B.FIRM partners with Heart Foundation ACT for a 12-week celeb heart health challenge

B.FIRM is proud to announce that it has joined forces with Heart Foundation ACT for the 12-week Canberra Celebrity Heart Challenge.

IMG_3513Focussing on delivering real and measurable improvements to the health and wellbeing of the 11 celebrity participants, the program which kicked-off today, involves undertaking changes and improvements to nutrition and diet and training several times a week with B.FIRM CEO, Lee Campbell.

“I’m really excited to be working with the Heart Foundation ACT and all the participants on the Canberra Celebrity Heart Challenge. We are keen to demonstrate to the community the changes to health and wellbeing that can be achieved in just 12-weeks by including regular physical activity and exercise and making changes to the way we approach nutrition and diet.

It will be a great 12-weeks and I’m looking forward to sharing the journey with the participants and with the Canberra community. If we can inspire just a few people to start their journey then that’s a great outcome. The participants are also raising money for the Heart Foundation so don’t forget to donate to your favourite celebrity and support the great work and research the the Heart Foundation does,” said Lee Campbell.

B.FIRM_HFCC_IMG_3513The 11 Canberra Celebrity Heart Challengers come from a variety of age groups and professions:

  • Maria Efkarpidis, Rock Development Group
  • Melissa Gelonese, Entourage Productions
  • Tim Benson, B2B and Capital Magazine
  • Andrew Barr MLA, Deputy Chief Minister
  • Amanda Whitley, HerCanberra
  • Kevin Phelan, The Good Guys (Fyshwick)
  • David Pembroke, Content Group
  • Dan Stewart, Land Development Agency
  • Eoghan O’Byrne, Canberra FM
  • Professor Nicholas Klomp, Deputy Vice-Chancellor (Education) University of Canberra
  • Theo Dimarhos, Savills Australia

You can find out more about the Canberra Celebrity Heart Challenge via the Heart Foundation media release below, heading to our Canberra Celebrity Heart Challenge page or by visiting canberrahearts.org.au.

We look forward to keeping you up to date on the progress of the challengers over the coming 12-weeks.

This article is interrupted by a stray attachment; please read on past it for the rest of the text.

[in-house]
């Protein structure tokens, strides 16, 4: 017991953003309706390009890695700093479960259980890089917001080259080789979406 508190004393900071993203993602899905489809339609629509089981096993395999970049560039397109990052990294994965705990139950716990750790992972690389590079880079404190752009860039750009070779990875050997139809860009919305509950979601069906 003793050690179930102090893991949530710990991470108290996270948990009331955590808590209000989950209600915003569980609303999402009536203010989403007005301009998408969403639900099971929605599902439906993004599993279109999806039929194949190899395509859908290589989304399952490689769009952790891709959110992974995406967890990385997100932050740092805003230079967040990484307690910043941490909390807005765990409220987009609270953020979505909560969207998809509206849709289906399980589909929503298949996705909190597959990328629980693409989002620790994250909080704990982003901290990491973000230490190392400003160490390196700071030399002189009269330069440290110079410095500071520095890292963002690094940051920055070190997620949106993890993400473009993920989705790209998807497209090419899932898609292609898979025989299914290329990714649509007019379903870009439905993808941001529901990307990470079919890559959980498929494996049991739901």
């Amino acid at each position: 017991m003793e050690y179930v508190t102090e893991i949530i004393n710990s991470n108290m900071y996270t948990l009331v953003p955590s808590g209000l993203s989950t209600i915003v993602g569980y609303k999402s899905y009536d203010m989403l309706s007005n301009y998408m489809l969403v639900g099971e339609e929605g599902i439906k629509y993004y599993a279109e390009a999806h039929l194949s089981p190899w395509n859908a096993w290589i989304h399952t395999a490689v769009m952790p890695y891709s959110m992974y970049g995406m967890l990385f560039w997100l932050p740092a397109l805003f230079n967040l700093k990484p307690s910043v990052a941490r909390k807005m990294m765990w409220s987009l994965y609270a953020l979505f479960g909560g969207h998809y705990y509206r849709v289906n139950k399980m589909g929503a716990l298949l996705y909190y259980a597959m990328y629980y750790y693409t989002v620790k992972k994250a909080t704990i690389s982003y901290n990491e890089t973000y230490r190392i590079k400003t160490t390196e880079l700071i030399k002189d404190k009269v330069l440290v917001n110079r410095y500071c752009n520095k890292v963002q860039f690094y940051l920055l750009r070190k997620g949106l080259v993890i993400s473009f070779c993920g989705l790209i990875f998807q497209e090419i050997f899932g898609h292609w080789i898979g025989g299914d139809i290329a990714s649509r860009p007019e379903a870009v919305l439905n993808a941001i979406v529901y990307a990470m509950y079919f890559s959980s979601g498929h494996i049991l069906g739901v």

Local celebrities accept challenge to become Canberra’s Healthiest Hearts!

A group of high profile Canberra politicians, successful business owners and active networkers have accepted Heart Foundation ACT’s challenge to reduce their risk of heart disease.

The challenge kicked off today with the group preparing a healthy morning tea of energy balls and banana and strawberry smoothies. The celebrity challengers will raise funds for the life-saving work of Heart Foundation ACT throughout the 12 week challenge and the person who raises the most will be crowned Canberra’s Biggest Heart!

“My main goal for the Canberra Celebrity Heart Challenge is to show that no matter how busy our lives are, there’s always time to move your body and eat healthily….and that it doesn’t have to be ‘hard work’,” says, Amanda Whitley, Founder of HerCanberra.

Heart Foundation ACT CEO says, with 62% of locals being overweight or obese and 50% being insufficiently active for health the Challenge provides participants with the right building blocks to turn their heart health around.

“These aren’t great statistics which is why it’s wonderful to see our Challenge participants prioritising their hearts by taking the time to be healthier and more active,” Mr Tony Stubbs said.

The celebrity challengers will have access to nutrition advice from the University of Canberra Nutrition and Dietetics Clinic students and their supervisor, an Accredited Practising Dietician with weekly personal training sessions being provided by celebrity trainer Lee Campbell from B.Firm.

To support your favourite celebrity’s fundraising efforts for Heart Foundation ACT visit www.canberrahearts.org.au

Facts

  • Heart disease accounts for four deaths a week in the ACT.
  • More than one in three people in the ACT are overweight.
  • Close to a quarter of the ACT population aged 15 and over do very little or no exercise at all. This is well below the national average of 36%.